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Murang'a leaders left with huge shoes to fill

By Bonface Gikandi | January 1st 2020
Former Equity Bank Chairman Peter Munga (left) and Murang'a Governor Mwangi wa Iria during the burial service of Charles Rubia, at Karigu-ini village in Murang'a. [Boniface Gikandi, Standard]

Murang’a County is struggling to fill the shoes of its eminent sons who dominated politics in past years.  

After the exit of multi-party heroes Kenneth Matiba and Charles Rubia, as well as the tough-talking John Michuki, the region's leaders are yet to find a way to step out of the long shadows cast by these political giants.

At Rubia's funeral service on Monday, speakers decried the leadership 'vacuum' and urged the current leadership to step up their game.

Rubia was the first African mayor of Nairobi and served as a Cabinet minister in the Moi government. 

Matiba, who is remembered for agitating for an expanded democratic space, was certain he was robbed of the presidency in 1992.

Michuki, who died in 2012, was a long-serving civil servant and later an astute politician and businessman.

All three men never shied away from speaking their minds, and for Matiba and Rubia it would come at an enormous cost to their wealth and health.

Murang'a, interestingly, is yet to produce a president. Some of its current leading lights include Peter Kenneth, Governor Mwangi wa Iria and Senator Irungu Kang'ata.

Kenneth is a former Gatanga MP who has close connections with grassroots leaders in the county. He contested for the presidency in 2013 and also served in Parliament for two terms.

He was assistant minister for Co-operatives and later joined the Planning docket in Mwai Kibaki's government.

Exemplary record

The former Kenya Football Federation chairman is credited with an exemplary record during his tenure as Gatanga MP, where he also served as patron of the Constituency Development Fund.

Kenneth is a close ally of President Uhuru Kenyatta but the president's allies said he had been "slow to utilise the helping hand that has been extended to him".

"He has good prospects of making it in mainstream politics," said a source with knowledge of the inner workings of Uhuru's government.

Mr Iria, who is serving his second term, wields great influence on the ground that is attributed to his effective grassroots mobilisation skills.

He floored former Kigumo MP Jamleck Kamau in the Jubilee nominations and defeated Moses Mwangi during the main poll.

Under his administration, Iria has established the Murang’a County Cooperative Creameries that processes between 30,000 and 50,000 litres of milk daily.

And after several false starts, the processor is now packaging products for shop shelves.

Iria also formed the Murang’a County Women Sacco with a membership of more than 28,000 members.

It is not clear what his next political stop will be after he completes his second term.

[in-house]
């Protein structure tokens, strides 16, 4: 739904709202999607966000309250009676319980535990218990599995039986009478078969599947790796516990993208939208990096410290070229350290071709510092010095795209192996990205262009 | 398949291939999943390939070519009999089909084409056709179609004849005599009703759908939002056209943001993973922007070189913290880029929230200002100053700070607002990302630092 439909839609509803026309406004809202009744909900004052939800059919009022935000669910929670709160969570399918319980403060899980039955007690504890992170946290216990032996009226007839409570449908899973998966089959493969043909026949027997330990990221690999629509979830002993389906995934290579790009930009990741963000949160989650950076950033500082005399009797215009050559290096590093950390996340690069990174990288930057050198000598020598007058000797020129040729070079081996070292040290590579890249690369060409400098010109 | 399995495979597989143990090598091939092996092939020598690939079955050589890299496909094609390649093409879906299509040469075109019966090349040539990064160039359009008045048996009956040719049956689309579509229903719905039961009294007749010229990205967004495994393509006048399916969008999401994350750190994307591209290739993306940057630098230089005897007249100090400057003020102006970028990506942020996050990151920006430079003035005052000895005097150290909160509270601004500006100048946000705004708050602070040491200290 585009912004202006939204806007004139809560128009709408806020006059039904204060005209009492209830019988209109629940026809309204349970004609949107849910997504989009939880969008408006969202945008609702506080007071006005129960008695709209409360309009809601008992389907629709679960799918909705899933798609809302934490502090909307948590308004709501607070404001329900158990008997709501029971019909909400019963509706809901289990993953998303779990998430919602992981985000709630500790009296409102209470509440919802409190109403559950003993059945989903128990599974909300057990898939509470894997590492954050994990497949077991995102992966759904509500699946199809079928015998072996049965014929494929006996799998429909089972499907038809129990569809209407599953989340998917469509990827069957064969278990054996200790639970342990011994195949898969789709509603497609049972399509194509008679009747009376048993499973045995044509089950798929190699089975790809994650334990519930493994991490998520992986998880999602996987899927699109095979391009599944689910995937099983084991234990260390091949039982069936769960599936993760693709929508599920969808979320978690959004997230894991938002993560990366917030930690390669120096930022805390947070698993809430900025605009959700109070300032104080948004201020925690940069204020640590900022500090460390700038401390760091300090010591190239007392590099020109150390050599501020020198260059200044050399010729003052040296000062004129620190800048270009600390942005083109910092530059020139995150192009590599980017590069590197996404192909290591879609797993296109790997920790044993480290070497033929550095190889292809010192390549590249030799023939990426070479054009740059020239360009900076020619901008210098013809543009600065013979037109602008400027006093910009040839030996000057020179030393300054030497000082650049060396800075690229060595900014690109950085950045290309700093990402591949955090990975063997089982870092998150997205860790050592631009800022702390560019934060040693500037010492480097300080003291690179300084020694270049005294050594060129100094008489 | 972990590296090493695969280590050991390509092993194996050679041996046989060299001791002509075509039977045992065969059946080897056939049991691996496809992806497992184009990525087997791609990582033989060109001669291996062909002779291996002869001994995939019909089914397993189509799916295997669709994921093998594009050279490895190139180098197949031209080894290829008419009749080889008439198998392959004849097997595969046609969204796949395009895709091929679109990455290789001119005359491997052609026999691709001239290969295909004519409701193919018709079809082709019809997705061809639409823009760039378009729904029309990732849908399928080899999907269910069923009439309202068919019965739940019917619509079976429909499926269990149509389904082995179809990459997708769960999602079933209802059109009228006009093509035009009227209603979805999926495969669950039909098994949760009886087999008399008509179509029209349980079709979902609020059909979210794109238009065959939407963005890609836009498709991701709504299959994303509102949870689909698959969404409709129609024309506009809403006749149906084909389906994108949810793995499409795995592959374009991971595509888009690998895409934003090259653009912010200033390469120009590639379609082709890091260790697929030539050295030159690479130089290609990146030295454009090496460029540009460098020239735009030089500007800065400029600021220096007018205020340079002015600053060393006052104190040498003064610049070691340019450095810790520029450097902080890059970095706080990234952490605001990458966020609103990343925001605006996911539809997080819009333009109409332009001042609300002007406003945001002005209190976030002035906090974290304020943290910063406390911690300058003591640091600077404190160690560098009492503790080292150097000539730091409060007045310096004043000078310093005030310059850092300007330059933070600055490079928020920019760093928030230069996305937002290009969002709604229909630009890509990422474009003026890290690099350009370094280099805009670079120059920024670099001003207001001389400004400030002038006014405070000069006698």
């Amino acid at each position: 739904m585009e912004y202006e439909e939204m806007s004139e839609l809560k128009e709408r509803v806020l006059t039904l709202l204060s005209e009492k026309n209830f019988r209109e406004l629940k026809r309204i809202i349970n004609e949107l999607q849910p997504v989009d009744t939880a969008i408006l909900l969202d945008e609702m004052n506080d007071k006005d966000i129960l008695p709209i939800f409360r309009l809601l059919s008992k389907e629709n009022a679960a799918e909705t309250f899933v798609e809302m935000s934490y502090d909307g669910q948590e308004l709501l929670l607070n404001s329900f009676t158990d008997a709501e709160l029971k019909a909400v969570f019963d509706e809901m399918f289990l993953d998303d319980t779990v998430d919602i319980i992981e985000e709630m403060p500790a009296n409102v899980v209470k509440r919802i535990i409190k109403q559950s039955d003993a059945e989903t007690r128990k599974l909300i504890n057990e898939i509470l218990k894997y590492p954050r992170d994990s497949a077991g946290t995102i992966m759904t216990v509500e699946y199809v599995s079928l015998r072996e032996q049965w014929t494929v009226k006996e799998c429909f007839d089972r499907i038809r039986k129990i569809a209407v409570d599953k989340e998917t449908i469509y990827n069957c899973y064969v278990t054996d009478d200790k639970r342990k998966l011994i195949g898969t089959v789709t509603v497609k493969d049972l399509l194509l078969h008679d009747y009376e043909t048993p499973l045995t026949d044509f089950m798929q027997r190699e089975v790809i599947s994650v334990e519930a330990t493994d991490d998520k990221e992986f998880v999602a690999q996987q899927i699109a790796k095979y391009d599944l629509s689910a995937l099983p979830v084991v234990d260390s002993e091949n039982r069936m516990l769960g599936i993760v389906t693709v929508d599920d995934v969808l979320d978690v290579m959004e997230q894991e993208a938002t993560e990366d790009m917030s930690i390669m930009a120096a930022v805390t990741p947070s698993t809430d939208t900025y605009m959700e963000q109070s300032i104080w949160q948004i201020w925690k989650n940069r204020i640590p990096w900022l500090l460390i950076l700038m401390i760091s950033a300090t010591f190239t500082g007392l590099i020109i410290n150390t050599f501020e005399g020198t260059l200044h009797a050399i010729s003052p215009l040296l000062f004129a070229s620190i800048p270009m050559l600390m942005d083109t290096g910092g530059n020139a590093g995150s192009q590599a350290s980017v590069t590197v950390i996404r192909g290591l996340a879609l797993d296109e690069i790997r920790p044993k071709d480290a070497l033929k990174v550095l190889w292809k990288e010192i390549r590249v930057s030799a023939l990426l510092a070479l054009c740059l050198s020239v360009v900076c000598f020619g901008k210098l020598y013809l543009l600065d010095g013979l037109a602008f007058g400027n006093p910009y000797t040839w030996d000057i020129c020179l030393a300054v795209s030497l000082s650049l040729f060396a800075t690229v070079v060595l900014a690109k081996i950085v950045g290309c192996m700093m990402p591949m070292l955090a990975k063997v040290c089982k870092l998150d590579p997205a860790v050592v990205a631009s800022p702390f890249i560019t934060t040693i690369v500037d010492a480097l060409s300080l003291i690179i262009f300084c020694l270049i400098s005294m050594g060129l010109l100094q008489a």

Mr Kang’ata, who entered politics at the age of 20 as a councillor in the defunct Municipal Council of Murang’a, has risen through the ranks and is also among those intent on inheriting the big shoes left by the fallen giants.

Grassroots mobiliser

The senator, who is a prominent lawyer, was elected as a councillor after being suspended from the University of Nairobi.

Kang’ata is also a grassroots mobiliser and he has been organising free medical camps in the sub-counties that reach hundreds of residents.

A good orator, Kang'ata is believed to be preparing to plunge into the 2022 gubernatorial race that is already crowded by top technocrats.

The senator is a close ally of Kiharu MP Ndindi Nyoro who is remembered for staking a claim for the top seat during Matiba's burial last year, though few took him seriously.

The MP has built a name as one of the foremost backers of Deputy President William Ruto's 2022 presidential bid.

Other contenders are MPs Alice Wahome (Kandara) and Woman Rep Sabina Chege, two of the most visible women in the county.

Succession debate

Muthoni Likimani, an educationist and member of the Council of Eminent Persons of Murang'a, kicked off the succession debate during Rubia's burial by decrying the county's loss.

“Murang'a is crying for vibrant leadership that would match the values and principles our departed lights stood for,” said Ms Likimani.

She urged Iria to visit Nairobi and "see the late Rubia's vision for Kenyans", which she said should be emulated in the county.

During the burial, leaders also spoke of the recent demise of leading musicians Joseph Kamaru and John Ng’ang’a alias De'Mathew.

The singers were renowned for advising the Gikuyu community socially and politically.

Murang’a South ACK Bishop Julius Karanu described Rubia as a 'unique' person, saying that in his final days, he visited Karigu-ini ACK to inspect a building he had helped construct.

“He was on the site on Saturday before he was reported dead on Monday afternoon,” said the bishop.

On Murang’a politics, Karanu said Iria was "packaged well and could assume the position of president".

“As the former chairman of Equity Bank Peter Munga said, our governor has the capacity to take up the presidency."

President Kenyatta challenged the county leadership to look for resources and emulate the defunct municipal council which loaned money to the national government in the 1980s.

“If the leaders can emulate the values and principles the late Rubia stood for, Kenya can be  a great nation,” Uhuru said.

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